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SURVIVAL OF THE STRONG

CRACKYL Magazine, firefighters
By John McKenzie

Can we rely on the tests of the past to qualify the firefighters of the present? Of the future?

As firefighters, we want the best. We want the best in order to be able to do the best job we can. On the whole, we’re motivated and driven; we have a job to do, we know how to do it and we want to deliver. We want the best workplace environment, the best equipment, the best training, and…the best colleagues. And this is where the hair on the back of our neck often starts to stand on end. Are we getting the best colleagues, we silently ask to ourselves or whisper to others? Are we getting the best graduates? How do we know? What is the status of the standards? And, crucially, what happens if we’re not? If standards slip? What then? How do we come to terms with the idea that some colleagues make not have had to pass the same tests we did?

Today’s firefighting environment is complex and it’s getting more complex every year, with new methods, new equipment and innovations in technique. Oh sure, the basics stay the same, but the job has changed in countless ways. But, this means that the criteria by which we judge what a strong firefighter is has to change too. Can we rely on the tests of the past to qualify the firefighters of the present? Of the future? The job has gotten more technical, more nuanced, not less. When this happens, no matter the industry, we need to step back, take a broader view and critically interrogate the role.

Does the fact, for example, that a colleague’s stair climb isn’t what it used to be or that their hose drag is slipping mean they can’t be a valuable asset to the service? Maybe they’re a superior planner or drone operator, great with building design and building systems. In other words, there may be ways of fitting the role to a person which prompts me to think that we might consider taking an ergonomics approach to staffing the firefighting role.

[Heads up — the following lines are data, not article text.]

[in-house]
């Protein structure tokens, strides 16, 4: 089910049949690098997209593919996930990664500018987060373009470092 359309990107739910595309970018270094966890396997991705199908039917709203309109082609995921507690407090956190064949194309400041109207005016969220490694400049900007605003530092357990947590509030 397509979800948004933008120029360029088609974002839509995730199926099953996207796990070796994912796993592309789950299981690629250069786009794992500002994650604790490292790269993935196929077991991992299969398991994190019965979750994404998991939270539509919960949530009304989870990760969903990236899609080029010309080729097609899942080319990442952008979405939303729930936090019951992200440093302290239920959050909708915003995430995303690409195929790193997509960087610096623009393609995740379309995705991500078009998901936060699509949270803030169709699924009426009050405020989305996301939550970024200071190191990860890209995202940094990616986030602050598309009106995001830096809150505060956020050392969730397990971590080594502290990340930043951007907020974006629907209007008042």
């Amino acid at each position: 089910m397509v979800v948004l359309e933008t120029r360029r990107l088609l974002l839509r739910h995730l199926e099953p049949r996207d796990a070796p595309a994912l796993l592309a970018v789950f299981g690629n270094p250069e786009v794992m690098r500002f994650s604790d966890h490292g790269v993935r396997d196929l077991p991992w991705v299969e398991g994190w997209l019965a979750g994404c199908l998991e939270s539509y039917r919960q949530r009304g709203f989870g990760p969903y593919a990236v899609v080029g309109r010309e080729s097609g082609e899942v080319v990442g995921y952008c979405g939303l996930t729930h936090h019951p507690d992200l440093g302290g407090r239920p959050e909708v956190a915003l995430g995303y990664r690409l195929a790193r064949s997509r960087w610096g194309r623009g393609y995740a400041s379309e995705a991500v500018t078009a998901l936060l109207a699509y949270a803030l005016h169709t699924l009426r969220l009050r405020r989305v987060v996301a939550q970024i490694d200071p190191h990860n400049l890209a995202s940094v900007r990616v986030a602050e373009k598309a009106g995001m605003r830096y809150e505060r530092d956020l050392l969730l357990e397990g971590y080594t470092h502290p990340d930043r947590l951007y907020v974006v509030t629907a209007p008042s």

Ergonomics, broadly speaking, is the science of fitting the job to the worker (rather than the worker to the job) in order to avoid issues of health and safety. For example, consider a typical workstation setup: a computer desk, chair and monitor. Whereas in the past, workers would slouch and bend their back and neck at unnatural angles to see the screen clearly, an ergonomist would suggest raising the monitor to a level in line with the workers eyesight, allowing proper posture and thereby preserving the worker’s health and comfort. In a similar way of adjusting our concept of what a firefighter is to better fit workers. Not only is it possible but I also think it’s crucial; the demands of today’s firefighter role require more than a one-dimensional approach. Will there always be a role for brawn alone? Of course. But at the same time, in today’s market, there would seem to be many interesting and exciting ways to be a strong firefighter.

All that said, sometimes people just aren’t suited, or aren’t suited anymore, to a particular role. Maybe they’re not as fast as the task demands or not as strong as others. Maybe they’ve been injured. We need to tread carefully when this happens because of the implications of the intersection with the human emotional domain. Was this role a lifelong dream? Are there family connections — a tradition — that make this role important? Sense of identity and self-worth are often at stake. In these cases, it’s good to know how to break bad news to good people.

According to Susan Krauss Whitbourne at Psychology Today, there are five keys to effective communication of bad news. First, tell at least part of the truth if you think the person needs to hear it but not the whole truth, which may be too devastating or overwhelming for the recipient. In some cases, she says, you can offer comfort to the receiver in this way. Second, sugar-coat it if you think the recipient can’t handle what they’re about to hear. That is, try to find a positive spin for the receiver to anchor to. Third, follow the principles of politeness theory. What she means is to allow the receiver to save face. Fourth, take your time to prepare your message: It takes mental effort to deliver bad news. Finally, rely on others to help you in the task to provide moral support for both deliverer and recipient.

It seems to me that the common thread among all these keys is careful communication. If a colleague is underperforming in some area, the key would seem to be to plan a direct conversation with him or her, laying out the issue and proposing a scenario within the fire service, where their skills and qualities would be well-utilized in making a difference to the mission and purpose of the fire service writ large. As long as we keep the positive qualities of colleagues in view, then I believe the future looks very strong for the fire service indeed.

Photo By iStock Images

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